I was poking through my worn copy of The Complete Tightwad Gazette last night and came across an article with this title. I thought it was so good, I really wanted to type up the whole thing and share it with you here.
But I’ll just summarize instead.
In the article, Dacyzyn is talking about people’s tendency to base their spending on their current economic conditions…when cash is flowing, spending tends to go up. And when times are hard, people trim back because they have to.
Of course, being the frugal zealot that she is, Dacyzyn recommends living at a modest level no matter how the income level fluctuates, and I tend to agree with her.
Because if you know how to live a rich life without a lot of money, you can weather the financial ups and downs of life pretty darn well.
During good times you can live happily on less than you make, sock away money for a rainy day, and give generously.
And during bad times, you can still live a rich life, and your savings should get you through most disasters.
Conversely, if your spending curve follows your earning curve closely, you won’t have much in the way of savings to carry you through the down times. And if you’ve become accustomed to living large, down-shifting your life during the bad times will probably feel sort of…awful.
A few years ago when Mr. FG’s company decided to outsource all of their IT jobs, we were facing the prospect of unemployment. Though we certainly weren’t happy about it, we were a great deal less terrified than we would have been if we were saddled with debt, and had no savings or frugal skills…we were so thankful to be in fairly good shape for facing unemployment.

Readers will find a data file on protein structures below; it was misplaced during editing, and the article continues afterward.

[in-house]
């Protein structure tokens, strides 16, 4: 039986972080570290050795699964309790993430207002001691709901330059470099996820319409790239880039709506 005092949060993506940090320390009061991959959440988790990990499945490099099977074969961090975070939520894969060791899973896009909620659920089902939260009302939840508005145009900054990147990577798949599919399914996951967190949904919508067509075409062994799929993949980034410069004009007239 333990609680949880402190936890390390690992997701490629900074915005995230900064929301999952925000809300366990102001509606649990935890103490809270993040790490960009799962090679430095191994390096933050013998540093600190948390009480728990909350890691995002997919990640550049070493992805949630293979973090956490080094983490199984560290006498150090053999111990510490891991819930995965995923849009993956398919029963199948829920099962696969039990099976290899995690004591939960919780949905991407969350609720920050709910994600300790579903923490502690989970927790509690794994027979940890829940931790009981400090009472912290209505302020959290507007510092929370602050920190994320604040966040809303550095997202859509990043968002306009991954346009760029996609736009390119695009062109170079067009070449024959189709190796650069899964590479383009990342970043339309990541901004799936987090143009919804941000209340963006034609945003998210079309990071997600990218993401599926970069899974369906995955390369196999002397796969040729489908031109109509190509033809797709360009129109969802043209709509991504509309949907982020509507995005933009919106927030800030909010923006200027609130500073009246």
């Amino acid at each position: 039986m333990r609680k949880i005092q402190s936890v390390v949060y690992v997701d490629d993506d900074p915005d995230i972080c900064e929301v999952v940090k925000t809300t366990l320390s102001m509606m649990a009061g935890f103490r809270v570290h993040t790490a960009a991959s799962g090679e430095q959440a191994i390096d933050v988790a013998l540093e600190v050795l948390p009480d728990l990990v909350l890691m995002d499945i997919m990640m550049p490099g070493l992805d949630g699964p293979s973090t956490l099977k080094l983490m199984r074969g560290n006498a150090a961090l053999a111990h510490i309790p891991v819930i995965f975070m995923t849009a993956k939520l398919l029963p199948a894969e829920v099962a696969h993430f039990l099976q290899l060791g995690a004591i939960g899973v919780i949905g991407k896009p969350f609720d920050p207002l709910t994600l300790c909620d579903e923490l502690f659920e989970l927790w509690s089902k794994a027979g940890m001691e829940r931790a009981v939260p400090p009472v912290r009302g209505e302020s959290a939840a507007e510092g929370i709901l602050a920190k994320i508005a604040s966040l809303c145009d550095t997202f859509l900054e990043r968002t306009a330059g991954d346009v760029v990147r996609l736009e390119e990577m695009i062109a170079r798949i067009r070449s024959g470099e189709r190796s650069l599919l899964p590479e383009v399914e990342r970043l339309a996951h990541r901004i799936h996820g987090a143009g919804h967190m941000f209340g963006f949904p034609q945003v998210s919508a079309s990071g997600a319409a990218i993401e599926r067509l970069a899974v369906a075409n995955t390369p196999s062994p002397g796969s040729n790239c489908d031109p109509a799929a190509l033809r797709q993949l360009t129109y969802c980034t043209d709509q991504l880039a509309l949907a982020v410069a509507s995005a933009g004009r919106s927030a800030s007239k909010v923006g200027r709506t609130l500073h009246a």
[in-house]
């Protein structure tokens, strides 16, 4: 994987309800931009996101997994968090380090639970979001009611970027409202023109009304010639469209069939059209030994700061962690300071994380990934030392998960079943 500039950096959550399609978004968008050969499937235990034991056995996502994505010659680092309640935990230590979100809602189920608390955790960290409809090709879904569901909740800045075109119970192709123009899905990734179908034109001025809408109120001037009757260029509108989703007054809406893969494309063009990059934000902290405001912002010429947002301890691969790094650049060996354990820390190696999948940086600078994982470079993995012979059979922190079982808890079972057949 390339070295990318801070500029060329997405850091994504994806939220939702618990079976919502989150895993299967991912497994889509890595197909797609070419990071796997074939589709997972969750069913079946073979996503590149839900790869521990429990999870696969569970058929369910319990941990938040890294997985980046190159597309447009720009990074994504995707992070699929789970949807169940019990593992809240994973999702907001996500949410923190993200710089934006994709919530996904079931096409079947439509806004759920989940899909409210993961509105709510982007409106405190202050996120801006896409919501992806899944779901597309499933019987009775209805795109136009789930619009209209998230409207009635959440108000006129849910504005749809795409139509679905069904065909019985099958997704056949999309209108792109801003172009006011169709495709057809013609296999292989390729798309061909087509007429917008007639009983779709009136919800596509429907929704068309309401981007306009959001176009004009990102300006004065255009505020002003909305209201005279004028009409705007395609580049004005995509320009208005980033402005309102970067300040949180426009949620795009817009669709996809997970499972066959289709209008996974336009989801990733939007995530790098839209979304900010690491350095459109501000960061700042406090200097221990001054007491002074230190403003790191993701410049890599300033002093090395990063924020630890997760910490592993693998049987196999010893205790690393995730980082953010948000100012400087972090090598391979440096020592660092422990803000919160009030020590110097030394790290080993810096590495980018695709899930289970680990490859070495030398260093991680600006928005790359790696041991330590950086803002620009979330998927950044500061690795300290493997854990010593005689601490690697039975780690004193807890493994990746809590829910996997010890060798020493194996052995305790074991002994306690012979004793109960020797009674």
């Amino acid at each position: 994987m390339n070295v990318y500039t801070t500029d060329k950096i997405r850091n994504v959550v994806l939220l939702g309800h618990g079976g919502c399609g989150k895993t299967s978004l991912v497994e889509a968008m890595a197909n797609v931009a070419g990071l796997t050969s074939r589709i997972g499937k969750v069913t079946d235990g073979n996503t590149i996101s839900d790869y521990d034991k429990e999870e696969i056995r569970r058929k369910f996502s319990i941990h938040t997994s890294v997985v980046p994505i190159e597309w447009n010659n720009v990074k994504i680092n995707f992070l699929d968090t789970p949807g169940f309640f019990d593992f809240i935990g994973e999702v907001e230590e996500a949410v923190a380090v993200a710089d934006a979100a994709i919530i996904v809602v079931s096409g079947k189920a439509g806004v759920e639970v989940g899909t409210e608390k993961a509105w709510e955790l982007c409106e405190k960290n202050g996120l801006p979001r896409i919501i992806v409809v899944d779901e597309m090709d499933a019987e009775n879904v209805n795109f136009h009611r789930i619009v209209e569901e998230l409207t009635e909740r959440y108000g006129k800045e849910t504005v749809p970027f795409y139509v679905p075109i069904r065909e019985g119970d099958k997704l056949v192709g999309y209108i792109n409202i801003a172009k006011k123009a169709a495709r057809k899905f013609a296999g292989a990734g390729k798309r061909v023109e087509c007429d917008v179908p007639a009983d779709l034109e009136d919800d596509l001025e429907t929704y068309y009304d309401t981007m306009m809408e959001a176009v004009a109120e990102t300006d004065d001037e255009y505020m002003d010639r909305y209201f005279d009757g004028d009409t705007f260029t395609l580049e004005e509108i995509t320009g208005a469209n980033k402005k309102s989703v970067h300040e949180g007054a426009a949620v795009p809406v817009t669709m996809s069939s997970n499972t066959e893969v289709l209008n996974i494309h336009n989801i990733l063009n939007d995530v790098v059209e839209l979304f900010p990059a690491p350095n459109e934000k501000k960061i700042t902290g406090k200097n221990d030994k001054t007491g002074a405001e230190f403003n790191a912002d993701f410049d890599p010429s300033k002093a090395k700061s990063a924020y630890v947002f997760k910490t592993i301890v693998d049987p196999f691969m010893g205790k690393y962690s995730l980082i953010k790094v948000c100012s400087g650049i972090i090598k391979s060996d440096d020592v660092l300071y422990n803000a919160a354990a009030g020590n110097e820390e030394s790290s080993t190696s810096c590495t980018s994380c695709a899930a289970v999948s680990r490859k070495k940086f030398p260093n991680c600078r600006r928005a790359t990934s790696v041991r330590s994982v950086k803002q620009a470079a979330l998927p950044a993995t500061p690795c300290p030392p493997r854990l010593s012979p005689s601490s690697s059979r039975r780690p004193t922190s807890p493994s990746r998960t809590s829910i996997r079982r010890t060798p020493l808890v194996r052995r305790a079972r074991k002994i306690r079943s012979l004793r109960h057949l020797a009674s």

Here’s a quote from Amy herself that’s too good to summarize:
“To some, constantly cruising a long at a spending level that’s near the bottom of a family’s cyclical income sounds like a life of permanent deprivation.
But if there is one thing I’d like to hammer home, it is a new definition of deprivation.
To me, [real] deprivation is a lack of security-the constant nagging feeling that the tiniest downturn in one’s income, or the smallest domestic disaster such as a blown engine or broken window, can wipe you out.
We don’t place much value on this feeling of security in our culture because it doesn’t have an ad campaign on TV, it’s not promoted by our political leaders, and it doesn’t surround us with lots of visible stuff with which we can easily impress our neighbors.
But anyone who has live without security and then slowly, patiently acquired it knows that it’s more satisfying to own than any consumer gadget.”
Preach it, sister!
Now, if you’ve been reading here for a while, you know that I’m not opposed to thoughtful lifestyle inflation. And you know that I don’t advocate living a miserable, deprived life either.
What I do encourage is living within your means by wisely choosing frugal activities.
Ooh, and learning to be content with what you’ve got will help you to save during the good times and keep your chin up during the bad times.
If you’re experiencing an up-turn at the moment, seize the golden opportunity to save for the future.
And if you’re in the opposite situation, use this time to learn how to thrive on less (with some creativity, you might even be able to do some saving), and then when times improve, you’ll be in a great place to save and give.
P.S. If you haven’t read The Complete Tightwad Gazette yet, you totally should. It’s a little extreme in places, yes, but a browse through that book always reignites my passion for frugal living. Your library should have a copy, and half.com usually has some too. Even a brand new one at Amazon is only $15, and it’s an enormous book.
Today’s 365 post: The jeans drawer WAS getting a little empty…
Joshua’s 365 post: My bottlecap collection
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